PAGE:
Some fans might miss the brash and fiercely adolescent sound of their first album, but fans growing up alongside them will relate to the more complex arrangements and introspective themes. Safe to Say are clearly making a statement here that they're serious about their music and want it to be resilient. Down in the Dark contains the hallmarks of a "serious" rock album — a cappella interludes, longer songs with gradual builds and quiet breaks — and they're employed with deliberation that ensures they never feel gimmicky.
Lyrically, Down in the Dark confronts transience, change and passing time; it's an album about getting older and losing people and things along the way. The shift towards maturity should win over fans of Brand New, as "Ultra Blue," "Slip" and the album's best song, "Tangerine," all evoke the Long Island post-emo icons, with overlapping and echoing vocals and steady screaming builds.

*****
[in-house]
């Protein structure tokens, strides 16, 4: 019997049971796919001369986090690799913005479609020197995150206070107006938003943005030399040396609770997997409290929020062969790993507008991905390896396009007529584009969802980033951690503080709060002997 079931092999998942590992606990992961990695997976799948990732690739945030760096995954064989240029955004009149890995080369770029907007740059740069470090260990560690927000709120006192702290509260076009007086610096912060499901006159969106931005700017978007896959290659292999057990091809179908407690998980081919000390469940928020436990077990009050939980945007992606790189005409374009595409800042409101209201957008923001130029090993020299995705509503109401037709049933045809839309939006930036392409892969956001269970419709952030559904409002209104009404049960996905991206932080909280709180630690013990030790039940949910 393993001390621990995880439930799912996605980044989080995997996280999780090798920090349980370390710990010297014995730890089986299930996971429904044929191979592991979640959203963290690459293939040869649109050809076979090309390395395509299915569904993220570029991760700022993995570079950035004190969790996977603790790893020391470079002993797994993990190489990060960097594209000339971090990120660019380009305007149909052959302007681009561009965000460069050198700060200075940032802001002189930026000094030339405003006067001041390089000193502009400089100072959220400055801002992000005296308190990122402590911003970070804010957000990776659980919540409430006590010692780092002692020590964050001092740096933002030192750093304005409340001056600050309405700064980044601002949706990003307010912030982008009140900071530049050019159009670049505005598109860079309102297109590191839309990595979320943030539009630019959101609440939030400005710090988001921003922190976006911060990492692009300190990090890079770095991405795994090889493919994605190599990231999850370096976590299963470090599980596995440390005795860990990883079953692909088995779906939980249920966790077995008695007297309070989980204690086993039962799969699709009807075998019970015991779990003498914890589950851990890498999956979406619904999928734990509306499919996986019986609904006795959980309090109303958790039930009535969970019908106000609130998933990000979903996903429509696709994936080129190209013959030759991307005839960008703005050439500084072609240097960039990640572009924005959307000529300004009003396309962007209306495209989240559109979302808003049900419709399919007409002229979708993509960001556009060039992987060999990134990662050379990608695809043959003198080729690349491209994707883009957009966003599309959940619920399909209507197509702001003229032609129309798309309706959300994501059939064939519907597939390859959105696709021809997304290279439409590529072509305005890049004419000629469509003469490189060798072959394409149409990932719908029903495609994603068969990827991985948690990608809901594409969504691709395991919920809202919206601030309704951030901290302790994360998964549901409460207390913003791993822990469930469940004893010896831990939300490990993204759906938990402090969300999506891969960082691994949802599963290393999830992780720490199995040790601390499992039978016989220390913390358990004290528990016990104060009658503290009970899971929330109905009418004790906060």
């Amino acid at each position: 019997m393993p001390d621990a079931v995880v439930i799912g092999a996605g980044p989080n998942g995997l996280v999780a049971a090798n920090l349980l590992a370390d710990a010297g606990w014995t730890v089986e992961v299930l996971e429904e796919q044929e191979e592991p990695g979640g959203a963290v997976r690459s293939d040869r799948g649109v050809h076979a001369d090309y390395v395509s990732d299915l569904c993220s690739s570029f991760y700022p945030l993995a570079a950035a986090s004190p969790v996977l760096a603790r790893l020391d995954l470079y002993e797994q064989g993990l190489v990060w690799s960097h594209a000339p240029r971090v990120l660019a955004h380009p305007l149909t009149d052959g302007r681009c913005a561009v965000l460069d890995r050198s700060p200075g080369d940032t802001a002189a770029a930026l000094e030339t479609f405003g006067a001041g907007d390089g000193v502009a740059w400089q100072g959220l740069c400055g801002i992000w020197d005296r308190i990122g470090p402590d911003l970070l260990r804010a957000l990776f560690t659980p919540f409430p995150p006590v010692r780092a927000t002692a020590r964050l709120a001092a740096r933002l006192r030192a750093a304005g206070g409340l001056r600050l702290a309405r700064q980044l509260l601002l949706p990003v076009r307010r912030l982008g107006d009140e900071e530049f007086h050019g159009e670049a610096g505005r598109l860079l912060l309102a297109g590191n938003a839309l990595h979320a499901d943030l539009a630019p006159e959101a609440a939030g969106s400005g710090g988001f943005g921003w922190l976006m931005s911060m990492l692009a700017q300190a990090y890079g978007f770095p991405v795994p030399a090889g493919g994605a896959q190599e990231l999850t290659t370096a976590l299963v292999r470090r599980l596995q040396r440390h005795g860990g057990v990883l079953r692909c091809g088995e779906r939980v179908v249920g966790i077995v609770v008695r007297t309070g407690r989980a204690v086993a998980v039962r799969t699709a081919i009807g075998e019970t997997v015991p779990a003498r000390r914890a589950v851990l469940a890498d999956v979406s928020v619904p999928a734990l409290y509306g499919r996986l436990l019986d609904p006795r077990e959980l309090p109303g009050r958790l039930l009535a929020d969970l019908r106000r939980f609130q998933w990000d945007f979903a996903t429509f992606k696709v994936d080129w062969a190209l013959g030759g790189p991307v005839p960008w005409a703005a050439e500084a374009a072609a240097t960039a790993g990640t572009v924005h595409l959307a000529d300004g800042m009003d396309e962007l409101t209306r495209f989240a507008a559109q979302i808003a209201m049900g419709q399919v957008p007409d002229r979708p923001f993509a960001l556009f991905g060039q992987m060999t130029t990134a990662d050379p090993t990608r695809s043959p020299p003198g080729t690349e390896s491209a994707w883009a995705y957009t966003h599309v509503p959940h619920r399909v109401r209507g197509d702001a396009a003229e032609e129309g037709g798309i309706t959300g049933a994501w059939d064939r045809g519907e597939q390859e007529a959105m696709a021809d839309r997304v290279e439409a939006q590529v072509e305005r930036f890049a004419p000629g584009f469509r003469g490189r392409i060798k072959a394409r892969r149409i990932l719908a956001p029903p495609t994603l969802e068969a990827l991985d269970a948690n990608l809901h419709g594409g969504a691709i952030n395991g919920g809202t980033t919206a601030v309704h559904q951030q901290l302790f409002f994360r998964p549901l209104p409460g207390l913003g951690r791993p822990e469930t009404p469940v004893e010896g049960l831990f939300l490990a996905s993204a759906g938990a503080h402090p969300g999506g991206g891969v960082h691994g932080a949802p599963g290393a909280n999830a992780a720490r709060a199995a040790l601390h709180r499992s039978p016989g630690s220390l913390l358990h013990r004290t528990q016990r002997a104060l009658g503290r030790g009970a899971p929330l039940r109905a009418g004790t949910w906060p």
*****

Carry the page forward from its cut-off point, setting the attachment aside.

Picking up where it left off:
The album's pacing is one of Down in the Dark's greatest strengths. "Afterglow" is fast and poppy reprieve from the pervasive feeling of loss here, bringing the album back up from the simmering lull of "Louver." After an upbeat beginning, the album ends on a decidedly quiet note; "Hiraeth" and "In a Room" are really quite beautiful, and demonstrate the band's comfortable grip on melody.
A clean transition from pop punk to alternative, Down in the Dark is an album worthy of respect from old and new fans alike. (New Damage)